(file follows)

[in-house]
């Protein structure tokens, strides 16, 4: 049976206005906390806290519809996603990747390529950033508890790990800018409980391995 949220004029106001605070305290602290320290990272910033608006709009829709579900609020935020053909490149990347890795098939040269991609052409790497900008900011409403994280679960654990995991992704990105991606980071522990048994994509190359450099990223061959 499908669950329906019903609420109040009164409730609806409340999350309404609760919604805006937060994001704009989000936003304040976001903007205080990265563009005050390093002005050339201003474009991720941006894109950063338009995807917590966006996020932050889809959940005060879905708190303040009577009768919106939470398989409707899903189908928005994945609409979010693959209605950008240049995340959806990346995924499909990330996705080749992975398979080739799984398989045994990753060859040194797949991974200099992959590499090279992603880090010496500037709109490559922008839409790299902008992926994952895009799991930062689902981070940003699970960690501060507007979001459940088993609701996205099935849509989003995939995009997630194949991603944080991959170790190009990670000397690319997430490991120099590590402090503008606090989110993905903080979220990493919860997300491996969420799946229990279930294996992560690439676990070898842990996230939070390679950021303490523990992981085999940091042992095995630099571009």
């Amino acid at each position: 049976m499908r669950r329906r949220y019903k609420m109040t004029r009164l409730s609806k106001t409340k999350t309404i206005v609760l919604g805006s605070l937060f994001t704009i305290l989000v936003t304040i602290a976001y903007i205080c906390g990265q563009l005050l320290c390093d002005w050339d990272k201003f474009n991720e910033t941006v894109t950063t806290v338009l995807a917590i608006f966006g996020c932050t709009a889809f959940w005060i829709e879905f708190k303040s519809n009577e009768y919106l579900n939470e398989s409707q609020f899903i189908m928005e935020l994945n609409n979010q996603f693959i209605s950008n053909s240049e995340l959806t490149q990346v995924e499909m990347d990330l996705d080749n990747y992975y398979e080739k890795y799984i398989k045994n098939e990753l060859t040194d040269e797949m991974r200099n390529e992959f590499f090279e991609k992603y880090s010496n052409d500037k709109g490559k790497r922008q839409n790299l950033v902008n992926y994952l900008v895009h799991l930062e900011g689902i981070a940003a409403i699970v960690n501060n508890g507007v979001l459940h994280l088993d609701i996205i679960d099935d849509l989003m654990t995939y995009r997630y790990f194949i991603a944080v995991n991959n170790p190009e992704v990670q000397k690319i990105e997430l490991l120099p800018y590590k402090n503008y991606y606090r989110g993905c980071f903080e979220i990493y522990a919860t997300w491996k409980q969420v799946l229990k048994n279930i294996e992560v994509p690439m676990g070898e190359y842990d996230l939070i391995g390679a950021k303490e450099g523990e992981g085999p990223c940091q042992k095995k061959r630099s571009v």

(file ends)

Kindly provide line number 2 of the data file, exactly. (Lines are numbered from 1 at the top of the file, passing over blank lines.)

């Protein structure tokens, strides 16, 4: 049976206005906390806290519809996603990747390529950033508890790990800018409980391995 949220004029106001605070305290602290320290990272910033608006709009829709579900609020935020053909490149990347890795098939040269991609052409790497900008900011409403994280679960654990995991992704990105991606980071522990048994994509190359450099990223061959 499908669950329906019903609420109040009164409730609806409340999350309404609760919604805006937060994001704009989000936003304040976001903007205080990265563009005050390093002005050339201003474009991720941006894109950063338009995807917590966006996020932050889809959940005060879905708190303040009577009768919106939470398989409707899903189908928005994945609409979010693959209605950008240049995340959806990346995924499909990330996705080749992975398979080739799984398989045994990753060859040194797949991974200099992959590499090279992603880090010496500037709109490559922008839409790299902008992926994952895009799991930062689902981070940003699970960690501060507007979001459940088993609701996205099935849509989003995939995009997630194949991603944080991959170790190009990670000397690319997430490991120099590590402090503008606090989110993905903080979220990493919860997300491996969420799946229990279930294996992560690439676990070898842990996230939070390679950021303490523990992981085999940091042992095995630099571009």